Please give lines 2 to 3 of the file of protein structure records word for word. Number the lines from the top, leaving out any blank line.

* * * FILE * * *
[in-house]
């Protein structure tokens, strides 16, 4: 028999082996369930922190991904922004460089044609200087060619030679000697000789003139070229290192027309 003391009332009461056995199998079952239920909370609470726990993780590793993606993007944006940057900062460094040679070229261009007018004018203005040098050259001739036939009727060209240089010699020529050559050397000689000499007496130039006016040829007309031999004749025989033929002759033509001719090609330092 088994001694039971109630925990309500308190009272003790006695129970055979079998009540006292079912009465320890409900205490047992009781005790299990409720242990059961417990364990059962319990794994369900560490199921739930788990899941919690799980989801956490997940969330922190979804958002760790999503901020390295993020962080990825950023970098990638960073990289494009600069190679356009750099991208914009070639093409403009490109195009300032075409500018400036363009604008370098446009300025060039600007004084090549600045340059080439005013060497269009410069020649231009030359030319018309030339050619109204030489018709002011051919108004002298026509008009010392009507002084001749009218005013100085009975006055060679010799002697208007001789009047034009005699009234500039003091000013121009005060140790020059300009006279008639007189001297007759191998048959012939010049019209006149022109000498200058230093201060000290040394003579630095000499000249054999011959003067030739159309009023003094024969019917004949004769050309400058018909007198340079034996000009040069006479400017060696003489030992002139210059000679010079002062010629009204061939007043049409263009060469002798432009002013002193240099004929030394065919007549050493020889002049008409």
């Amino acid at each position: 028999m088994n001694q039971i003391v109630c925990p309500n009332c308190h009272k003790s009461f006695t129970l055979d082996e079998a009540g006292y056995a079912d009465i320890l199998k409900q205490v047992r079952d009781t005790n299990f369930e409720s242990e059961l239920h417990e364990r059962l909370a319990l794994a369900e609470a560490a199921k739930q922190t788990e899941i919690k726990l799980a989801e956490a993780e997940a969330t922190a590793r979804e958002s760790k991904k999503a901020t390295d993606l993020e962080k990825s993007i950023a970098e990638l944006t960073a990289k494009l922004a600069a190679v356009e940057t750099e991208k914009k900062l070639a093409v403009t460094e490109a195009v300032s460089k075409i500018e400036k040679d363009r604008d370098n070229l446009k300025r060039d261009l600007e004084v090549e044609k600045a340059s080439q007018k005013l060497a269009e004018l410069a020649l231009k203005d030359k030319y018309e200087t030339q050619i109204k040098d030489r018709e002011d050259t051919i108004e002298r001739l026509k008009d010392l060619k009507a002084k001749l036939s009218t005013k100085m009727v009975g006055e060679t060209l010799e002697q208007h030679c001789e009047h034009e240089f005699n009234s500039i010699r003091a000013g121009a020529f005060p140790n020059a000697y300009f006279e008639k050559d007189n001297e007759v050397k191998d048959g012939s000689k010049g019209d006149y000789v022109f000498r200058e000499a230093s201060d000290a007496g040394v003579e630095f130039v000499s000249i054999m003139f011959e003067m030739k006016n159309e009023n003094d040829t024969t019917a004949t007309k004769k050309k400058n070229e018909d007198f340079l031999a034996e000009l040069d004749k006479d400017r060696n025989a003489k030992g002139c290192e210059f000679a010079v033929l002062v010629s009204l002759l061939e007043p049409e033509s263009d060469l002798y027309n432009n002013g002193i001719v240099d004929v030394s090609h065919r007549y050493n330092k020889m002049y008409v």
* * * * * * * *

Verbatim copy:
């Protein structure tokens, strides 16, 4: 028999082996369930922190991904922004460089044609200087060619030679000697000789003139070229290192027309 003391009332009461056995199998079952239920909370609470726990993780590793993606993007944006940057900062460094040679070229261009007018004018203005040098050259001739036939009727060209240089010699020529050559050397000689000499007496130039006016040829007309031999004749025989033929002759033509001719090609330092 088994001694039971109630925990309500308190009272003790006695129970055979079998009540006292079912009465320890409900205490047992009781005790299990409720242990059961417990364990059962319990794994369900560490199921739930788990899941919690799980989801956490997940969330922190979804958002760790999503901020390295993020962080990825950023970098990638960073990289494009600069190679356009750099991208914009070639093409403009490109195009300032075409500018400036363009604008370098446009300025060039600007004084090549600045340059080439005013060497269009410069020649231009030359030319018309030339050619109204030489018709002011051919108004002298026509008009010392009507002084001749009218005013100085009975006055060679010799002697208007001789009047034009005699009234500039003091000013121009005060140790020059300009006279008639007189001297007759191998048959012939010049019209006149022109000498200058230093201060000290040394003579630095000499000249054999011959003067030739159309009023003094024969019917004949004769050309400058018909007198340079034996000009040069006479400017060696003489030992002139210059000679010079002062010629009204061939007043049409263009060469002798432009002013002193240099004929030394065919007549050493020889002049008409």
């Amino acid at each position: 028999m088994n001694q039971i003391v109630c925990p309500n009332c308190h009272k003790s009461f006695t129970l055979d082996e079998a009540g006292y056995a079912d009465i320890l199998k409900q205490v047992r079952d009781t005790n299990f369930e409720s242990e059961l239920h417990e364990r059962l909370a319990l794994a369900e609470a560490a199921k739930q922190t788990e899941i919690k726990l799980a989801e956490a993780e997940a969330t922190a590793r979804e958002s760790k991904k999503a901020t390295d993606l993020e962080k990825s993007i950023a970098e990638l944006t960073a990289k494009l922004a600069a190679v356009e940057t750099e991208k914009k900062l070639a093409v403009t460094e490109a195009v300032s460089k075409i500018e400036k040679d363009r604008d370098n070229l446009k300025r060039d261009l600007e004084v090549e044609k600045a340059s080439q007018k005013l060497a269009e004018l410069a020649l231009k203005d030359k030319y018309e200087t030339q050619i109204k040098d030489r018709e002011d050259t051919i108004e002298r001739l026509k008009d010392l060619k009507a002084k001749l036939s009218t005013k100085m009727v009975g006055e060679t060209l010799e002697q208007h030679c001789e009047h034009e240089f005699n009234s500039i010699r003091a000013g121009a020529f005060p140790n020059a000697y300009f006279e008639k050559d007189n001297e007759v050397k191998d048959g012939s000689k010049g019209d006149y000789v022109f000498r200058e000499a230093s201060d000290a007496g040394v003579e630095f130039v000499s000249i054999m003139f011959e003067m030739k006016n159309e009023n003094d040829t024969t019917a004949t007309k004769k050309k400058n070229e018909d007198f340079l031999a034996e000009l040069d004749k006479d400017r060696n025989a003489k030992g002139c290192e210059f000679a010079v033929l002062v010629s009204l002759l061939e007043p049409e033509s263009d060469l002798y027309n432009n002013g002193i001719v240099d004929v030394s090609h065919r007549y050493n330092k020889m002049y008409v």